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Benefits of Small LLMs
In a world where “scale is all you need,” sometimes the biggest models don’t win. Some reasons why smaller LLMs might pull ahead.
Many of these points follow from each other.
Quicker to train. Obvious, but quicker feedback means faster iterations. Faster training, faster fine-tuning, faster results.
Runs locally. The smaller the model, the more environments it can run in.
Easier to debug. If you can run it on your laptop, it’s easier to debug.
No specialized hardware. Small LLMs rarely require specialized hardware to train or run inference. In a market where the biggest chips are high in demand and low in supply, this matters.
Cost-effective. Smaller models are cheaper to run. This opens up more NPV-positive applications they can work on.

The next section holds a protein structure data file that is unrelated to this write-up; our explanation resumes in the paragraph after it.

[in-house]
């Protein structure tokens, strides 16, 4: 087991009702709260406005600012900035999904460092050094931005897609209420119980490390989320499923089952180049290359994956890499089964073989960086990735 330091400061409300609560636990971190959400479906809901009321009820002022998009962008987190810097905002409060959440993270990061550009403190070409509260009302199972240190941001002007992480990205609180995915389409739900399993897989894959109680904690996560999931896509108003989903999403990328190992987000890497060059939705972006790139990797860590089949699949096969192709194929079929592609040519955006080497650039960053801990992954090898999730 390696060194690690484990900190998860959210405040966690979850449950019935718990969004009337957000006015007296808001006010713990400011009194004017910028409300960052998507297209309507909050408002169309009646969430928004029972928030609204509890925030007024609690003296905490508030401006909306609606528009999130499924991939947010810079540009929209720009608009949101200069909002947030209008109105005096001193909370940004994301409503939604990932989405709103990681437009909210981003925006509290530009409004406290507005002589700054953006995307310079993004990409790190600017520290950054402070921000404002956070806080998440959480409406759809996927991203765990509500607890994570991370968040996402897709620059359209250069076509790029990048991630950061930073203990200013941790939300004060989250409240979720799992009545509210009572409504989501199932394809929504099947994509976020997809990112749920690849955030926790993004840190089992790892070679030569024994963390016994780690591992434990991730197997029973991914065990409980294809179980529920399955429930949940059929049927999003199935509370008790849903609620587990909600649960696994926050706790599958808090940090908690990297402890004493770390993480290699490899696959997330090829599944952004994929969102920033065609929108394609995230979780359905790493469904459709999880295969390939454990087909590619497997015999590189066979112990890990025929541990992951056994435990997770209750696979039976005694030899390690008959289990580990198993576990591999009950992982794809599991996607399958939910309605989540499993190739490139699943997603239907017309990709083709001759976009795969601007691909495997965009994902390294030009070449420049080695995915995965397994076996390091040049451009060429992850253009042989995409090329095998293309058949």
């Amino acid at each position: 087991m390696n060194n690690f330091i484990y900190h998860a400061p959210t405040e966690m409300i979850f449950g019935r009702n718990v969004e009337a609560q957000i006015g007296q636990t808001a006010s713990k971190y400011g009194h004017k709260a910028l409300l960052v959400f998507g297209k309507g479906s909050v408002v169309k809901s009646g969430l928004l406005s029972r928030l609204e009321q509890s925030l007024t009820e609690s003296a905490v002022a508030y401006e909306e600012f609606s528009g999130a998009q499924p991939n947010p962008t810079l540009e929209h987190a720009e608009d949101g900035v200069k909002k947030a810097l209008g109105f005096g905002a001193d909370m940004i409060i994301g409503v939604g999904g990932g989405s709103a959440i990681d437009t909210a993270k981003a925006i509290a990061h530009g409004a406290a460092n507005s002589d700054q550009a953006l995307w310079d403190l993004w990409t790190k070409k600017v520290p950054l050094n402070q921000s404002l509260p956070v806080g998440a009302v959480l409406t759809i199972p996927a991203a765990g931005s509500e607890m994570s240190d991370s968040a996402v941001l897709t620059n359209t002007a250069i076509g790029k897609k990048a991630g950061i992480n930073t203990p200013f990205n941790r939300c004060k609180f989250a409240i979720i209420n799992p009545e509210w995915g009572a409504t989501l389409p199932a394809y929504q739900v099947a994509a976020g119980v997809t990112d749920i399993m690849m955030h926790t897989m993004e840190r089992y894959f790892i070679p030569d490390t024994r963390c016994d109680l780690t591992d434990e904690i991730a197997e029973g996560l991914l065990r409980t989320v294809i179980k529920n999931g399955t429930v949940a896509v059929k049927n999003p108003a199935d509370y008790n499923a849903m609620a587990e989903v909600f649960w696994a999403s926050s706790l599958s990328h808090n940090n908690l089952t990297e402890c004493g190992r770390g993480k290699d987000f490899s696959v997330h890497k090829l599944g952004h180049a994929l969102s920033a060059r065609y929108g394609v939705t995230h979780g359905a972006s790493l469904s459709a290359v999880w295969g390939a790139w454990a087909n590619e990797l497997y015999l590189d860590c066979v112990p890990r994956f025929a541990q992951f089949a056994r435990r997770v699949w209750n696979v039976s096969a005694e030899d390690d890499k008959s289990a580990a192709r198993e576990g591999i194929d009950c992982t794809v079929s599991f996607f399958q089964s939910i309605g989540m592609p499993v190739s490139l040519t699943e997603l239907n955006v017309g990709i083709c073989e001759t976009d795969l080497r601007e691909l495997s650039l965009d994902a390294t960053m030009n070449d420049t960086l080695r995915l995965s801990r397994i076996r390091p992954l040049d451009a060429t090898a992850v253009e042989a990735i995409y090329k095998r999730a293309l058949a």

Lower latency. Smaller models can generate completions faster. Most models can’t run in low-latency environments today.
Runs on the edge. Low latency, smaller file size, and shorter startup times mean that small LLMs can run at the edge.
Easier to deploy. Getting to production is sometimes the hardest part.
Can be ensembled. It’s rumored that GPT-4 is eight smaller models. Ensembling smaller models together is a strategy that’s worked for decades of pragmatic machine learning.
A few more conjectures on why small models might be better:
More interpretable? We don’t have a defining theory on interpretability of LLMs, but I imagine that we’ll understand more of what’s going on in 7 billion parameter models before we know what’s going on in 60 billion parameter models.
Enhanced reproducibility? Small LLMs can easily be trained from scratch again. Counter this with the largest LLMs, which might undergo multiple checkpoints and continued training. Reproducing a model that was trained in an hour is much easier than one trained in six months.